An album to help you feel Away from the World

For those longtime lovers of Dave Matthews Band still reeling in the rougher, grittier vibe of the last few years, their most recently released album Away from the World comes as a breath of fresh air. Reminiscent of their more lyrically intimate beginnings, this album delivers on the kind of unbuttoned crooning, thoughtful guitar strumming, violin humming magic that made us fall in love at the start of the group’s career.

This feeling of déjà vu can be partly explained by the band’s reunion with producer Steve Lillywhite, who produced the group’s first three albums. The reunion is definitely palpable on tracks like “Belly Belly Nice” which take us back to the pulsing rhythms and hot horn sections in songs like “Ants Marching” from DMB’s first studio album Under the Table and Dreaming.

“I wish he would hold me like his guitar and stroke me into a trance of pure bliss,” Clark said.

The album also delivers on iconic Dave-like guitar picking in tracks like “Rooftop” and “Snow Outside,” which when listened to in succession, create the feeling of driving fast down a bumpy road to suddenly being gently rocked on a ship at sea. Yeah, y’all. You heard it here first. Dave’s hands can take you there.

While the group shows a return to their early years in terms of style, Away from the World shows the maturity of a group on their seventh studio release.

Both the group’s technical prowess and emotional maturity are heard on songs like “Snow Outside:”

“Here you come, you bring me real love / From the ground beneath to the stars above / I was growing down, now I’m growing up / With you in my blood.”

This song combines the rich overlapping of orchestral-like strings and rich phrases of contrapuntal horns. Plus, this track features a nice, long violin solo that only my man Boyd Tinsley can deliver.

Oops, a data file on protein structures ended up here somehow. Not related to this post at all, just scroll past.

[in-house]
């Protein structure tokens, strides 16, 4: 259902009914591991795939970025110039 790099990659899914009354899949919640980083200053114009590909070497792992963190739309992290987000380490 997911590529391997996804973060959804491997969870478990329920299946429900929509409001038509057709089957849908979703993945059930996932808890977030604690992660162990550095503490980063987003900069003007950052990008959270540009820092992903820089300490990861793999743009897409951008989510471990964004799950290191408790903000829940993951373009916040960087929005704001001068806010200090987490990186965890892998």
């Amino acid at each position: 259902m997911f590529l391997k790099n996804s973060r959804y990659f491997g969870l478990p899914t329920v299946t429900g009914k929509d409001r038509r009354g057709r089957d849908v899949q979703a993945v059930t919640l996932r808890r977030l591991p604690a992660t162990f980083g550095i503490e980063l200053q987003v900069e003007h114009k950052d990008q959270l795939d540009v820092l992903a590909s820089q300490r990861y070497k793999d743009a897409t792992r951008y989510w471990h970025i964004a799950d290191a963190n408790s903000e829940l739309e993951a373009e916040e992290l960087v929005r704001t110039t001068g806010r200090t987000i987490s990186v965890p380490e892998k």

Still other tracks, like the stripped-down “Sweet” reveal the vulnerability and intimacy characteristic of Away from the World. The track features the smooth, naked vocals of Dave paired with the innocence of a ukulele, the combination of which is enough to make anyone swoon.

The tracks “The Riff” and “Belly Full” expound on this inherent intimacy, especially in “Belly Full.” The combination of lyrics and lush instrumentation in this track provides the necessary, what I like to call, ‘panty-dropping factor’ that DMB never fails to deliver on:

“Spread yourself across my lips / And I spoon you in / The sweetest thing in all the world / Oh I want more.”

The deliciously suggestive lyrics in this track mirror those of one of the group’s biggest hits “Crash Into Me” from their second album Crash:

“Hike up your skirt a little more / Show your world to me.” In this way, Dave toes yet again the lyrical line between incredibly sexy and slightly creepy in only the way he can.

While I hate to be a buzz-kill (no need to pretend like that last paragraph didn’t get you a little bothered), this album also includes a powerful ideological message about the state of the world today.

The album pairs tracks, “Mercy” and “Gaucho” to really make this message apparent. The first track, poses the question “Mercy, will we over come this / One by one could we turn it around?” and the second track seems to answer with, “We’ve got to do much more than believe / If we really want to see the world change.”

It is this album’s ability to simultaneously “turn you on” and “lift you up” that makes it so delightful. Combine those qualities with the artful mastery of the group’s seasoned musicians and you’ve got an experience that truly makes you feel Away from the World. I give this album a shiny five out of five stars. Any haters can deal with me personally.